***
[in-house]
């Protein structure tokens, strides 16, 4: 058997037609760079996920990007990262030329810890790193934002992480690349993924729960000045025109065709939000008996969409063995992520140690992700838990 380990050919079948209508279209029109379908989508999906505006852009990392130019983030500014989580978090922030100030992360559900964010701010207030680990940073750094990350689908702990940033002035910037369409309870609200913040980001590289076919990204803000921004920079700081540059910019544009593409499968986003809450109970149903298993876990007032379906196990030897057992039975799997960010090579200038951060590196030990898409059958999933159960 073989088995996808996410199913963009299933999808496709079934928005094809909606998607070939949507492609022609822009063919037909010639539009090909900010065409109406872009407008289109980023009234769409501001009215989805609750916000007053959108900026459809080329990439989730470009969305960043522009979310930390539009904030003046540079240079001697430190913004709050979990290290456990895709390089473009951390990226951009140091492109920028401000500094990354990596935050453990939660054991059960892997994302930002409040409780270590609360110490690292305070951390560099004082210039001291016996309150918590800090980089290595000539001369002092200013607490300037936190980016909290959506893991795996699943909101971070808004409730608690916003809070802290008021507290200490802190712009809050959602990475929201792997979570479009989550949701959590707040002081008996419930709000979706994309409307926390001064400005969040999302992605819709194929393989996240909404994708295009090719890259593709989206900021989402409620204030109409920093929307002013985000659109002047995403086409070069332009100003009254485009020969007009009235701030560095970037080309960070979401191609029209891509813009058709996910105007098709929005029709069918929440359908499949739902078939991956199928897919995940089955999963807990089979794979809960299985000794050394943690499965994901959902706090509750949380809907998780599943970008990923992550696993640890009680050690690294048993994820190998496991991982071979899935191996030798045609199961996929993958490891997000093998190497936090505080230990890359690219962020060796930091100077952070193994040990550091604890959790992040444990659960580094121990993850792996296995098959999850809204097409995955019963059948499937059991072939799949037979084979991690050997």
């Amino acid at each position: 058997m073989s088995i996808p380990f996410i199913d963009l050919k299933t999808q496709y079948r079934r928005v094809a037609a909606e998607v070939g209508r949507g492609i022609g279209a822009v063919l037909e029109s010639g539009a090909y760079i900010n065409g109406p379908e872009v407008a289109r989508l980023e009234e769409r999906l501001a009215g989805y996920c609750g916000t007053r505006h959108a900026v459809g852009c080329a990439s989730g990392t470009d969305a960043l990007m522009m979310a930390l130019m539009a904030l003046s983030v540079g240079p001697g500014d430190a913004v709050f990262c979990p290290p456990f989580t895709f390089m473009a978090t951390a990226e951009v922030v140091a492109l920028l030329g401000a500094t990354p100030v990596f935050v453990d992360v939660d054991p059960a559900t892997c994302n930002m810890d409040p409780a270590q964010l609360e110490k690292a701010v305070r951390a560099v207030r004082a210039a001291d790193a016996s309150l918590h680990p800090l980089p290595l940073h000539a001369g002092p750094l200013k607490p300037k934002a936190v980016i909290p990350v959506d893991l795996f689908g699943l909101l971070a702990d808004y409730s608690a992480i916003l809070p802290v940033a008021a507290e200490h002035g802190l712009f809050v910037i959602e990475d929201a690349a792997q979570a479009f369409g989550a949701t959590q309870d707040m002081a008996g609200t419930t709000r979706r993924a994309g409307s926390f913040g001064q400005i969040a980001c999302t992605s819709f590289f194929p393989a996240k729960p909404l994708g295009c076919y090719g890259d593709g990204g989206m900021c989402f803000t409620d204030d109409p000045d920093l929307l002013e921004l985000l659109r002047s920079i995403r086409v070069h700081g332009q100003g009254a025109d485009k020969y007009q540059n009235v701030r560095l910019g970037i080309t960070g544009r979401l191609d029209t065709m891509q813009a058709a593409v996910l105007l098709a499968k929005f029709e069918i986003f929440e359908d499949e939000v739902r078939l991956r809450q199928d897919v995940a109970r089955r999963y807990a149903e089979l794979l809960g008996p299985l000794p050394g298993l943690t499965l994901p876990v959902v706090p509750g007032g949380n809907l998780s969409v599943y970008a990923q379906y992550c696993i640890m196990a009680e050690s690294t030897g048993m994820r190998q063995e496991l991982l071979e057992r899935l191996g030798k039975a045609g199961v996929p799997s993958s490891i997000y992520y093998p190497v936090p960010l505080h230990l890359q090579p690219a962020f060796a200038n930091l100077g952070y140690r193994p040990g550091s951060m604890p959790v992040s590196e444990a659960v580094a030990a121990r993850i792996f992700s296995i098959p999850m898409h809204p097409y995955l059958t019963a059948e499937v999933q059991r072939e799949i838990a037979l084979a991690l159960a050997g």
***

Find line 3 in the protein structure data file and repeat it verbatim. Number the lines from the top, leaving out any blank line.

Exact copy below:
């Amino acid at each position: 058997m073989s088995i996808p380990f996410i199913d963009l050919k299933t999808q496709y079948r079934r928005v094809a037609a909606e998607v070939g209508r949507g492609i022609g279209a822009v063919l037909e029109s010639g539009a090909y760079i900010n065409g109406p379908e872009v407008a289109r989508l980023e009234e769409r999906l501001a009215g989805y996920c609750g916000t007053r505006h959108a900026v459809g852009c080329a990439s989730g990392t470009d969305a960043l990007m522009m979310a930390l130019m539009a904030l003046s983030v540079g240079p001697g500014d430190a913004v709050f990262c979990p290290p456990f989580t895709f390089m473009a978090t951390a990226e951009v922030v140091a492109l920028l030329g401000a500094t990354p100030v990596f935050v453990d992360v939660d054991p059960a559900t892997c994302n930002m810890d409040p409780a270590q964010l609360e110490k690292a701010v305070r951390a560099v207030r004082a210039a001291d790193a016996s309150l918590h680990p800090l980089p290595l940073h000539a001369g002092p750094l200013k607490p300037k934002a936190v980016i909290p990350v959506d893991l795996f689908g699943l909101l971070a702990d808004y409730s608690a992480i916003l809070p802290v940033a008021a507290e200490h002035g802190l712009f809050v910037i959602e990475d929201a690349a792997q979570a479009f369409g989550a949701t959590q309870d707040m002081a008996g609200t419930t709000r979706r993924a994309g409307s926390f913040g001064q400005i969040a980001c999302t992605s819709f590289f194929p393989a996240k729960p909404l994708g295009c076919y090719g890259d593709g990204g989206m900021c989402f803000t409620d204030d109409p000045d920093l929307l002013e921004l985000l659109r002047s920079i995403r086409v070069h700081g332009q100003g009254a025109d485009k020969y007009q540059n009235v701030r560095l910019g970037i080309t960070g544009r979401l191609d029209t065709m891509q813009a058709a593409v996910l105007l098709a499968k929005f029709e069918i986003f929440e359908d499949e939000v739902r078939l991956r809450q199928d897919v995940a109970r089955r999963y807990a149903e089979l794979l809960g008996p299985l000794p050394g298993l943690t499965l994901p876990v959902v706090p509750g007032g949380n809907l998780s969409v599943y970008a990923q379906y992550c696993i640890m196990a009680e050690s690294t030897g048993m994820r190998q063995e496991l991982l071979e057992r899935l191996g030798k039975a045609g199961v996929p799997s993958s490891i997000y992520y093998p190497v936090p960010l505080h230990l890359q090579p690219a962020f060796a200038n930091l100077g952070y140690r193994p040990g550091s951060m604890p959790v992040s590196e444990a659960v580094a030990a121990r993850i792996f992700s296995i098959p999850m898409h809204p097409y995955l059958t019963a059948e499937v999933q059991r072939e799949i838990a037979l084979a991690l159960a050997g």